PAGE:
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Oil together now: Lessons on nationalisation from Norway
As South Africa wrestles with the idea of nationalising its mines, the small European country of Norway could serve as a good example that, when managed correctly, nationalising a country's wealth can be a good idea.
The oil-rich country nationalised this natural resource in 1972, two years after foreign companies started exploring oil off Norway's coast.
With the money made from oil sales invested in more than 8 600 listed companies across the world, Norway created a wide net of social welfare services that provide free education, healthcare and pensions to all the country's citizens.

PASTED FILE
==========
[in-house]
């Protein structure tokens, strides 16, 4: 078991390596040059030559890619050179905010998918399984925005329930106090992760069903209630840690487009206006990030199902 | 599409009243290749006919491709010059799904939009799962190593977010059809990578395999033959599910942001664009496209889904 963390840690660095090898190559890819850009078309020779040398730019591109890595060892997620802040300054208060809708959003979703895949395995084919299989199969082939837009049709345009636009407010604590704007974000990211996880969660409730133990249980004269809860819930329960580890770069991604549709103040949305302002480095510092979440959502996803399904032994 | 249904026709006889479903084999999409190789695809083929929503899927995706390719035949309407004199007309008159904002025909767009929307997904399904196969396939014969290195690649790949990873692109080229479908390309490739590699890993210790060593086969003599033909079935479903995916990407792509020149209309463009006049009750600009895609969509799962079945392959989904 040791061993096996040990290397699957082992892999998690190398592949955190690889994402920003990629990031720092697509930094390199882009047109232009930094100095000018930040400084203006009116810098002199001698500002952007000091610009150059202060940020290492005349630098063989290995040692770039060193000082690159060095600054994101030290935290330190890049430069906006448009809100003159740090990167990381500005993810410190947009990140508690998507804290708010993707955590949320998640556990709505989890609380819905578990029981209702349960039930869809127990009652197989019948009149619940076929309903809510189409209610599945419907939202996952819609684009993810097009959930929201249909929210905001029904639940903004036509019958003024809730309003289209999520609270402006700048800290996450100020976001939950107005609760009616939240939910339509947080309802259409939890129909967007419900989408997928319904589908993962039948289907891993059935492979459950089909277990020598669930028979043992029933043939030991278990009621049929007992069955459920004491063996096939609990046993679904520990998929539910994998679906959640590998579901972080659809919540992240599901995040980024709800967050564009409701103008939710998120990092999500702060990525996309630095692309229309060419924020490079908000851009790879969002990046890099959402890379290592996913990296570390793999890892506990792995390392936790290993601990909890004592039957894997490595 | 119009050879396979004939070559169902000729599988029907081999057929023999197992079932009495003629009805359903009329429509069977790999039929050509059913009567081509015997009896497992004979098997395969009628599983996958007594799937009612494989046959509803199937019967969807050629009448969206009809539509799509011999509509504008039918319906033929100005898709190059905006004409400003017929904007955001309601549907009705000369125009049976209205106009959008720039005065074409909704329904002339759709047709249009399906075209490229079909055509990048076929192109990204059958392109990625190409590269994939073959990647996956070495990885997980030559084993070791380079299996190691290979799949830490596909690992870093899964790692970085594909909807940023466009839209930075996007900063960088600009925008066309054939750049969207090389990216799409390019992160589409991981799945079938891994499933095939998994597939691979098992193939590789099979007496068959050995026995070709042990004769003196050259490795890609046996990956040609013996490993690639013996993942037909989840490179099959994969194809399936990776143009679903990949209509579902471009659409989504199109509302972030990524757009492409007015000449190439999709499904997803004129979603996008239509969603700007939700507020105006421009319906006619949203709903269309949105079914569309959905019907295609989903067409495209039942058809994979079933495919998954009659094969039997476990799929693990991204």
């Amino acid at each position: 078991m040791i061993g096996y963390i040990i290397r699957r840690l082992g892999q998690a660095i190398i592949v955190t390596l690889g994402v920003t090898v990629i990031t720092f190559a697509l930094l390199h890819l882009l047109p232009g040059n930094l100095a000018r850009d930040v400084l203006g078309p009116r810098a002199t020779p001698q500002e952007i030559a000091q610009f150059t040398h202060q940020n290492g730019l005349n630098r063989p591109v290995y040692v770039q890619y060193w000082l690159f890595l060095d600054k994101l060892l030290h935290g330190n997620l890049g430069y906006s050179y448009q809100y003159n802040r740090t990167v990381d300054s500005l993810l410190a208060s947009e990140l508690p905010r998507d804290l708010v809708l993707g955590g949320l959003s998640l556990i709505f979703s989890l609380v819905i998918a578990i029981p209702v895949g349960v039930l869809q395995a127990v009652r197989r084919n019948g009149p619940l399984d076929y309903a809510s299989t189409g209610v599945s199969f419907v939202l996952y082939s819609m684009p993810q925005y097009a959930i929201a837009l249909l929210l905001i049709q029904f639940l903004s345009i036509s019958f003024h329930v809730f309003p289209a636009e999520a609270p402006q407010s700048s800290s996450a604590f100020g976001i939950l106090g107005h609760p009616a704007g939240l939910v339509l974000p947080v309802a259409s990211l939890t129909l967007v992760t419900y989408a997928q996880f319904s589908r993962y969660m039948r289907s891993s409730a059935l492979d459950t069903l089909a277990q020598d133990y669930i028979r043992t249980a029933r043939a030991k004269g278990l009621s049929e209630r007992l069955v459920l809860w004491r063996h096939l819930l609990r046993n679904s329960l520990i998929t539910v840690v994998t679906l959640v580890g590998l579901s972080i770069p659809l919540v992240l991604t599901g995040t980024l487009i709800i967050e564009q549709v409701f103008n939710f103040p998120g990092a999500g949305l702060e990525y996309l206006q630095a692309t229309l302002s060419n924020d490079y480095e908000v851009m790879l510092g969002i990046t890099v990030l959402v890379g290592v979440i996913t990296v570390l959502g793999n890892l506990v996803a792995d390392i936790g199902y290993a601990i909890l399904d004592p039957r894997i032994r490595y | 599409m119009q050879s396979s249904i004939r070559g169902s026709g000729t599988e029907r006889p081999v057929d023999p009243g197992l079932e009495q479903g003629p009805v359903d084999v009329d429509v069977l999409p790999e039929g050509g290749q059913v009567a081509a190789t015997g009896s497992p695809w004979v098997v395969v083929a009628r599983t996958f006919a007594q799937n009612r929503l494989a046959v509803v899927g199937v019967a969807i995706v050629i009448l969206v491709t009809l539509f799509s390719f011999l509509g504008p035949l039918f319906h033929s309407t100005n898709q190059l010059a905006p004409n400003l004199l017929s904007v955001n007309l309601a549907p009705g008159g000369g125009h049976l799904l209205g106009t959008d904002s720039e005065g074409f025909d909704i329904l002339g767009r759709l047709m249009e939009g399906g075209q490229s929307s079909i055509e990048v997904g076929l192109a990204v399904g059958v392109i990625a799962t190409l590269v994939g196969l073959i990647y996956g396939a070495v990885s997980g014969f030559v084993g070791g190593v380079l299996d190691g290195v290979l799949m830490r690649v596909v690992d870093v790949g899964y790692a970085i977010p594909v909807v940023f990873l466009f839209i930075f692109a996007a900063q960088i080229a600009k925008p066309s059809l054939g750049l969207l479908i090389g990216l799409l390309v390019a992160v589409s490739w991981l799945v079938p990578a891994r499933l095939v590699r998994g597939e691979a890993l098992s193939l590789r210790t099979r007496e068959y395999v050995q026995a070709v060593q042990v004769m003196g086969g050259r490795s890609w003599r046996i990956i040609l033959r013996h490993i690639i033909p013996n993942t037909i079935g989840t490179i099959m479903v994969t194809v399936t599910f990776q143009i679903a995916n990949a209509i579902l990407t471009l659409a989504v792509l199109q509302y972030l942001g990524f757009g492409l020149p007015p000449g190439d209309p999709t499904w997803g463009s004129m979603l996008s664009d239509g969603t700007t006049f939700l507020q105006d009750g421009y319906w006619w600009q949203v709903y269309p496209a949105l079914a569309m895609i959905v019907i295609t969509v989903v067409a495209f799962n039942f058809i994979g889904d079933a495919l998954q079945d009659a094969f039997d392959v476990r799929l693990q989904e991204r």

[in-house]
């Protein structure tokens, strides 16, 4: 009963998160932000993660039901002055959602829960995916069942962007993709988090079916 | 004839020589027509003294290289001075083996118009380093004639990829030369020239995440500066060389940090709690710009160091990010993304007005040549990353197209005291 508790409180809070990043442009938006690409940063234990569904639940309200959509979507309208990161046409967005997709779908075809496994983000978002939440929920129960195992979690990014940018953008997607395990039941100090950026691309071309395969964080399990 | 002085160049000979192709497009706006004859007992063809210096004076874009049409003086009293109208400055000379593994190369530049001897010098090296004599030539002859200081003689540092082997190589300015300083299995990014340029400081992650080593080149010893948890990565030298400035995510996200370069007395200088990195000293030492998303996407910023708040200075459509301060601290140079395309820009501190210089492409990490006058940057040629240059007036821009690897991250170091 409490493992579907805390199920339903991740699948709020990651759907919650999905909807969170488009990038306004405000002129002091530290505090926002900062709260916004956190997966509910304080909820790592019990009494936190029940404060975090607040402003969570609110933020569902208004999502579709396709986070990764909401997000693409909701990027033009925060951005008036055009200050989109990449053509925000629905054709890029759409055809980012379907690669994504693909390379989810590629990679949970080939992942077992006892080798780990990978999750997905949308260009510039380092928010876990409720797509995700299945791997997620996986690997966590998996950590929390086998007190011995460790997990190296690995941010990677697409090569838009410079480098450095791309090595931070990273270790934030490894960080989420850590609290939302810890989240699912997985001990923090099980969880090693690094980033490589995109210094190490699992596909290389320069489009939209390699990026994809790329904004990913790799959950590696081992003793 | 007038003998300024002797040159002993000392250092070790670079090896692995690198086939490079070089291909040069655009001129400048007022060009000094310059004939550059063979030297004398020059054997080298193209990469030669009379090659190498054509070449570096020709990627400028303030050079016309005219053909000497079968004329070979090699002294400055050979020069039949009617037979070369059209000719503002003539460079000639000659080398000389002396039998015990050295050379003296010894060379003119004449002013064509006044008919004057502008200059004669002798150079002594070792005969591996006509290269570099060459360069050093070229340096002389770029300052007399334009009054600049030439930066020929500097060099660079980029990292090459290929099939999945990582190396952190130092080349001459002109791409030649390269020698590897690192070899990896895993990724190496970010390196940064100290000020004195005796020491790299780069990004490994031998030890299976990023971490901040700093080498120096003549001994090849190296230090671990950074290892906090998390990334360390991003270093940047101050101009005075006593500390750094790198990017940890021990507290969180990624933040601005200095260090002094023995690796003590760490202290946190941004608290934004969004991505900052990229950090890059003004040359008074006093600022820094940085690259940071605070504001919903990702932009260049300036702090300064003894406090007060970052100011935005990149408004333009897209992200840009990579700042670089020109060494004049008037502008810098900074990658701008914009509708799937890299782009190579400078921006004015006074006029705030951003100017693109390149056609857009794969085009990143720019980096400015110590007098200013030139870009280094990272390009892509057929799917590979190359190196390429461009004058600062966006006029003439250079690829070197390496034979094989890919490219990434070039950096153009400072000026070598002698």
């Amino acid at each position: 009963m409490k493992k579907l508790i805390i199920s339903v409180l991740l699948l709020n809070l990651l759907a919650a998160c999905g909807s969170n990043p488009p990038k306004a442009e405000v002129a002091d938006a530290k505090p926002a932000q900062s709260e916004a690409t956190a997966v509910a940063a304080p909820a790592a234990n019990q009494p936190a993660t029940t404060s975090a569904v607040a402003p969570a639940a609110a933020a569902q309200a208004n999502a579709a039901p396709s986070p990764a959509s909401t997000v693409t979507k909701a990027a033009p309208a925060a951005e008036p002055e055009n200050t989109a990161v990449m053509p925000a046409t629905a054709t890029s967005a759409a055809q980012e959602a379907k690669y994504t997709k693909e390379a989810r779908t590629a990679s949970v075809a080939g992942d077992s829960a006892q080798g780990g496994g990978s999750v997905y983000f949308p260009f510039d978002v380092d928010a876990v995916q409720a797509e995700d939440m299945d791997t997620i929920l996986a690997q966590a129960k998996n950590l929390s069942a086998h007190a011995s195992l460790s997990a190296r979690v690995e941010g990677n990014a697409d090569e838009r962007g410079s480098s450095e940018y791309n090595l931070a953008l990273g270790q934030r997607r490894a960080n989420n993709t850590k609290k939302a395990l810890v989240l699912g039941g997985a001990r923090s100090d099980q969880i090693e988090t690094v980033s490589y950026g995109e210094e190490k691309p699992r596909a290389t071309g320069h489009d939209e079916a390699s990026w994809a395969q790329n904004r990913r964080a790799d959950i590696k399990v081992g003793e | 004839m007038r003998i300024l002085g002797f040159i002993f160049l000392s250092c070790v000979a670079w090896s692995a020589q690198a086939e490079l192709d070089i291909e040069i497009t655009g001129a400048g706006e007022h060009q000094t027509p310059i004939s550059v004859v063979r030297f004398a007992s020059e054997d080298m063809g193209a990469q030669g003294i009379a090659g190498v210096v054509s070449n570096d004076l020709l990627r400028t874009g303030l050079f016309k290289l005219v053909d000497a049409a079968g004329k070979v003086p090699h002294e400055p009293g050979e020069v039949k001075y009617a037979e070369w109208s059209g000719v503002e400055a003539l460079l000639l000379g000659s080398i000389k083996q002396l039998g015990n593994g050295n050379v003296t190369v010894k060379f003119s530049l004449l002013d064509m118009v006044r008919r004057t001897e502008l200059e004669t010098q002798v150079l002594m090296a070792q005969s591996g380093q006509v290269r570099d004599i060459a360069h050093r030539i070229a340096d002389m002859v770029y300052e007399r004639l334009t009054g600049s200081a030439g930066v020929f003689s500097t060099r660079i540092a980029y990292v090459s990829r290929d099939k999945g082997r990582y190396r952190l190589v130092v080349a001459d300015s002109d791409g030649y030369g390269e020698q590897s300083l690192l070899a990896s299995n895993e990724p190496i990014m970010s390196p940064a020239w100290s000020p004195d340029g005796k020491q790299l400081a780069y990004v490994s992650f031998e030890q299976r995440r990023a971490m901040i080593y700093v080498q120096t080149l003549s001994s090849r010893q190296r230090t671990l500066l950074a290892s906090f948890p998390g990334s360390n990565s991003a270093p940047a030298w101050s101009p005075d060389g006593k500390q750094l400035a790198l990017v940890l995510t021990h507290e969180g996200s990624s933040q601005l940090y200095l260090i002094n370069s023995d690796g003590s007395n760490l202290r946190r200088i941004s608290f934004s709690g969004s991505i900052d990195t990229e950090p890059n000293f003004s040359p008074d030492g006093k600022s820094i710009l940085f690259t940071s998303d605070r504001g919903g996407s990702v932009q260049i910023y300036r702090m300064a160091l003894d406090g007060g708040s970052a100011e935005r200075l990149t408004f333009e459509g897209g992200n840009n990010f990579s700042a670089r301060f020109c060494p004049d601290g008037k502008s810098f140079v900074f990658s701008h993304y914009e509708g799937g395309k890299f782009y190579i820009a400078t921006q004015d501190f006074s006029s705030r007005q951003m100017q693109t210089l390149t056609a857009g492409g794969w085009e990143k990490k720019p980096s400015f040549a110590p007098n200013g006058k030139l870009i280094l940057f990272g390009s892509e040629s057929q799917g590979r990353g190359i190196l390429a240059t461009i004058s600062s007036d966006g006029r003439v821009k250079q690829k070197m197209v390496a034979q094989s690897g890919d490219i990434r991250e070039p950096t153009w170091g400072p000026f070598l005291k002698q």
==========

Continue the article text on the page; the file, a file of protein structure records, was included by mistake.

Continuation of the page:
Statoil, Norway's state-owned oil company was established with a principle of 50% state participation in each licence issued. The state is now the majority shareholder, with a 67% stake in Statoil. The Norwegian government's ownership of oil has been reviewed over the years and is currently divided between its Statoil concerns, and the state's direct financial interest (SDFI), an arrangement in which the government owns interests in a number of oil and gas fields, pipelines and onshore facilities.
It is not clear yet what form of nationalisation or state participation in key economic sectors will eventually triumph in South Africa. The ruling ANC is still investigating the viability of nationalisation and best practice by conducting case studies in 13 countries.
Norway is one of the countries identified for the case studies.
Mines are on top of the list of industries that the ANC Youth League says should be nationalised.
ANC president Jacob Zuma was on a state visit to Norway last week in his capacity as South Africa's president, to strengthen trade relations and forge partnerships across several sectors with the European country.